Bob Baffert, Todd Pletcher, Aidan O’Brien and Kathy Ritvo are on a mission: get rid of that agonizing, heartbreaking second-place finish in the Breeders’ Cup Classic that is hanging over their heads and win this darn thing already.
All four trainers have finished a close second in the Classic and will be trying to land their first victory this year with horses who have a legitimate chance to win. Baffert, in fact, has finished second twice, 14 years apart, and saddles two horses this year, including the morning line favorite Game On Dude. O’Brien also has finished second twice.
You can’t say Baffert, Pletcher, and O’Brien haven’t been trying. All three combined are 0-for-34 in America’s richest race. Ritvo, of course, is a mere 0-for-1, having lost by a half-length with Mucho Macho Man last year after a stirring stretch duel with eventual winner Fort Larned.
Baffert, O’Brien, and Ritvo all had a Classic victory right in their hands, but it slipped away just feet or inches from the wire.
If Silver Charm hadn’t followed Swain toward the outside fence in 1998 and open the door for Awesome Again to come through, there is a very good chance Baffert would have had his Classic victory a long time ago.
He probably thought he had it won in 2011 after Game On Dude shook free from a pesky Uncle Mo in the stretch and looked like a winner. But Drosselmeyer, winner of the previous year’s Belmont Stakes, came flying way out in the middle of the track and caught Game On Dude, who never saw him, in the final yards.
If Mick Kinane hadn’t lost his rein right at the height of his battle with Tiznow, who knows if O’Brien wouldn’t have had his first Classic triumph in his first attempt.
He caught a big break in 2008 when the Classic was run on a synthetic surface and Henrythenvigator ran a bang-up race to finish second. What made the defeat tough to swallow was that he had beaten the winner, Raven’s Pass, three of the four times they met in Europe.
Pletcher sent out a live horse in Travers winner Flower Alley in the 2005 Classic, and Flower Alley did run a winning race, but had the misfortune of running into eventual Horse of the Year Saint Liam, who beat him only a length in a tough struggle.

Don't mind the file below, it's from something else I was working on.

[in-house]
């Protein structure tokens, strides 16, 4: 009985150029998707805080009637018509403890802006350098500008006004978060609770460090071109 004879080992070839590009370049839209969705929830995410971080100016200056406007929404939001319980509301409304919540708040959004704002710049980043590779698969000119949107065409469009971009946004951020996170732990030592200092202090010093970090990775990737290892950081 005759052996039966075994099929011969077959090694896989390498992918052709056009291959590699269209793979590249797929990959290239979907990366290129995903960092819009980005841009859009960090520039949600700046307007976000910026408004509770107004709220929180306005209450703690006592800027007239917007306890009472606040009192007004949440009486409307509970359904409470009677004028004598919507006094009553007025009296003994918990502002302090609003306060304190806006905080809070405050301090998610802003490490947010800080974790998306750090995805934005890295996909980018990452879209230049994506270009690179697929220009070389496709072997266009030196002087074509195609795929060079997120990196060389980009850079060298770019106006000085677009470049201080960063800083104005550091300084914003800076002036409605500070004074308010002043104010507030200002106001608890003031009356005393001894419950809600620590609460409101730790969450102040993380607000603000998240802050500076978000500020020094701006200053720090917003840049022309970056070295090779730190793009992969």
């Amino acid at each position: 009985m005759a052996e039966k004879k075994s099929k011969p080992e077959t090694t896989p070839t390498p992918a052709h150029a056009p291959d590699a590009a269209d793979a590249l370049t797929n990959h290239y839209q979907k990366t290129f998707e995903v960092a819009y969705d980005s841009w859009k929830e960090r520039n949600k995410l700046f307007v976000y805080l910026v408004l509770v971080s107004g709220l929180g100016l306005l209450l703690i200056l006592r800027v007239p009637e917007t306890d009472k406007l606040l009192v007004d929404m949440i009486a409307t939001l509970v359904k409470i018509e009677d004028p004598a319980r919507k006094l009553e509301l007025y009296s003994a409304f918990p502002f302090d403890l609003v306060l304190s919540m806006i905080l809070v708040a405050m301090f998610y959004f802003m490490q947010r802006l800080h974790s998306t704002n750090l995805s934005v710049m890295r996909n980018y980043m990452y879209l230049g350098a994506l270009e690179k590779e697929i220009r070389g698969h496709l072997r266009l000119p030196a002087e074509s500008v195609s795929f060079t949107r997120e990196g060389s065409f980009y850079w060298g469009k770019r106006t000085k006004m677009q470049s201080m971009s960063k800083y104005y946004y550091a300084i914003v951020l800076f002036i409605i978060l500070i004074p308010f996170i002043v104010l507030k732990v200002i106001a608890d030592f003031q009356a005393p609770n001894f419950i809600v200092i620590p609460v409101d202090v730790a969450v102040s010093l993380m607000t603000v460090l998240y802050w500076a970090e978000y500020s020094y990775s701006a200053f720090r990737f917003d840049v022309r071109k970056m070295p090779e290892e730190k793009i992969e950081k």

And finally, Ritvo had Mucho Macho Man, who has had a problem passing horses in the final furlong, at the top his game in 2012, but the towering colt just couldn’t get by Fort Larned in one of the most thrilling stretch battles in the Classic in years.
Baffert and O’Brien have proven that you can never take anything for granted just because you came close early on. Both have been trying to make up that narrow margin of defeat for more than a dozen years.
For Pletcher, he’s never even come close to winning the Classic since Flower Alley. Of the nine horses he’s run in the past eight years none has finished better than sixth. He appeared to have Quality Road in top shape in 2009, but the then 3-year-old went beserk first behind and then inside the gate and had to be scratched. This year, Pletcher has a Belmont Stakes winner in Palace Malice, and in the past four years. Belmont winners have finished first, third, and fourth in the Classic.
While Pletcher is coming into the Classic on a path he’s taken before, the Jockey Club Gold Cup, Baffert, O’Brien, and Ritvo are all trying something new.
Baffert and O’Brien have decided to skip a prep race, passing up the Awesome Again Stakes and the Champion or Queen Elizabeth II Stakes at Ascot, respectively, and send a fresh horse into the Classic off 2 1/2-month layoffs. Even they have no idea whether this new tactic will work or not. It has been done before. In 2006, Kiaran McLaughlin was forced to miss the Jockey Club Gold Cup with Invasor after the colt came down with a virus right before the race. The Uruguayan import wound up winning the Classic off a three-month layoff, defeating heavy favorite Bernardini, and nail down Horse of the Year honors.
Ritvo, instead of taking the conventional route and prepping back East as she did last year, decided to ship Mucho Macho Man to California well in advance and give him his prep in the Awesome Again, which he won comfortably. By doing this, she pretty much eliminated the possibility of a sloppy track, which Mucho Macho Man detests, and give the horse a race over the track, which he showed he loved in last year’s Classic.
So, will any of these trainers remove the specter of those second-place finishes? You know one thing: Baffert, Pletcher, and O’Brien certainly are not going to stop trying.